Prior to the COVID-19 crisis, WA farmers were collectively confident, displaying a bigger appetite for investment than their eastern states counterparts, according to a Rabobank Rural Confidence Survey released late last year.
At the time, Rabobank said 26 per cent of WA farmers surveyed were keen on investing in their farm business in 2020, a higher percentage than any other Australian state.
The market analyst’s first survey for 2020, released in March, displayed similar confidence, with a third of farmers expecting conditions to improve on the prior year.
Australian farm fundamentals have attracted significant investor interest in the past half-decade, highlighted by Gina Rinehart’s estimated $1 billion-plus expansion into agriculture across the country, including the acquisition of five cattle stations in the north of the state.
Fellow iron ore magnate Andrew Forrest has also been spending tens of millions on WA agricultural assets, with his Harvest Road Group evolving into a premium cattle, horticulture and aquaculture operation.
More recently, ASX-listed property syndicator Primewest announced its intentions to broaden its asset base into the agricultural sector, acquiring a vineyard in the South West and an irrigation property near the NSW-Victoria border.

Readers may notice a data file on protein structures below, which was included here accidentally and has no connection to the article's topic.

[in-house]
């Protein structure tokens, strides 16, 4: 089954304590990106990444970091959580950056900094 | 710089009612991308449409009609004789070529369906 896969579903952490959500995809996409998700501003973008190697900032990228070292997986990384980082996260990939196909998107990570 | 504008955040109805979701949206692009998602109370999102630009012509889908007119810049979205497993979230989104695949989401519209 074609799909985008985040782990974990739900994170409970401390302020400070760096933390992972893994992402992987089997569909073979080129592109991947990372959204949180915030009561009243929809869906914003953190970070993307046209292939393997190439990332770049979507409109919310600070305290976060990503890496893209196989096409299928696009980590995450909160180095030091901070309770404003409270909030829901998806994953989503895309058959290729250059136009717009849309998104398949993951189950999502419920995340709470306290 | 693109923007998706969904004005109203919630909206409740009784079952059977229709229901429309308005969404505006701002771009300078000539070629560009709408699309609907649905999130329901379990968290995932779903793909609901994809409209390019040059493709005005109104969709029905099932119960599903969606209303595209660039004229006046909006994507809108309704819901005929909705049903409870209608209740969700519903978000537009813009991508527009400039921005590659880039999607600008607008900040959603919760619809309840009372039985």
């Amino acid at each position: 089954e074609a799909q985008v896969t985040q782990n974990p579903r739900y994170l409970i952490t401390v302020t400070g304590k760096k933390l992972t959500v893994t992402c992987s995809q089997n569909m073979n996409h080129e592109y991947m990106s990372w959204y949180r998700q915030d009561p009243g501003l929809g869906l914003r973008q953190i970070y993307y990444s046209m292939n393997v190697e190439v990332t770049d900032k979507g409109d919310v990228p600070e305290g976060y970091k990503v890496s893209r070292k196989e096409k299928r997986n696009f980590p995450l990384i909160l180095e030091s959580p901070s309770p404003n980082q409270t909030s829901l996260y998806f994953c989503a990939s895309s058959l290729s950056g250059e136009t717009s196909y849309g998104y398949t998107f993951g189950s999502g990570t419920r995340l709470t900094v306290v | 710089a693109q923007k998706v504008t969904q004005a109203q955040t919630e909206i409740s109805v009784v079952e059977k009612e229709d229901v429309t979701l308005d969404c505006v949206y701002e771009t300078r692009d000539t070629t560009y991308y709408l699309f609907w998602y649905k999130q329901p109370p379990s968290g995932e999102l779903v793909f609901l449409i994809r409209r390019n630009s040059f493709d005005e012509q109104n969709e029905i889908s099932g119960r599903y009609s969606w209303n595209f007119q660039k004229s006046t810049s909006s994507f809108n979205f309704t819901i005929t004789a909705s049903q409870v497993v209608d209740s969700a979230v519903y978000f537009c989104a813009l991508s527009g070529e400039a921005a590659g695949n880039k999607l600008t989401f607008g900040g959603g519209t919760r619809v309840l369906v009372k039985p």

Mr Turton said national and international institutional investors were making major plays as well, with the Saudi Agricultural and Livestock Investment Company’s $60 million purchase last year of grain farmer John Nicolletti’s Baladjie aggregation a prominent example.
“Farmland as a short- and long-term investment has been tracking pretty well,” he said.
“What’s happening is you are seeing an aggregation of farmland, neighbours are buying neighbours out and are getting bigger, and it’s got to the point where some of those aggregations are becoming attractive to the corporates.
“They can do more aggregation and get more economies of scale and extract better value from the land.
“So you’re seeing a rise in farmland from big family farmers buying neighbours and the corporates then combining them further.”
Mr Turton said it remained difficult to buy into WA agricultural assets, which historically had increased in value by around 5 per cent to 7 per cent per year.
“Just in the last couple of years that return has increased quite significantly,” he said.
“I think it’s probably due to higher commodity prices generally, higher grain prices and higher meat prices.
“In terms of smaller and medium farmers trying to expand, that has become more difficult, and I think that’s where you’re seeing a decline in smaller farms and the growth of bigger aggregations.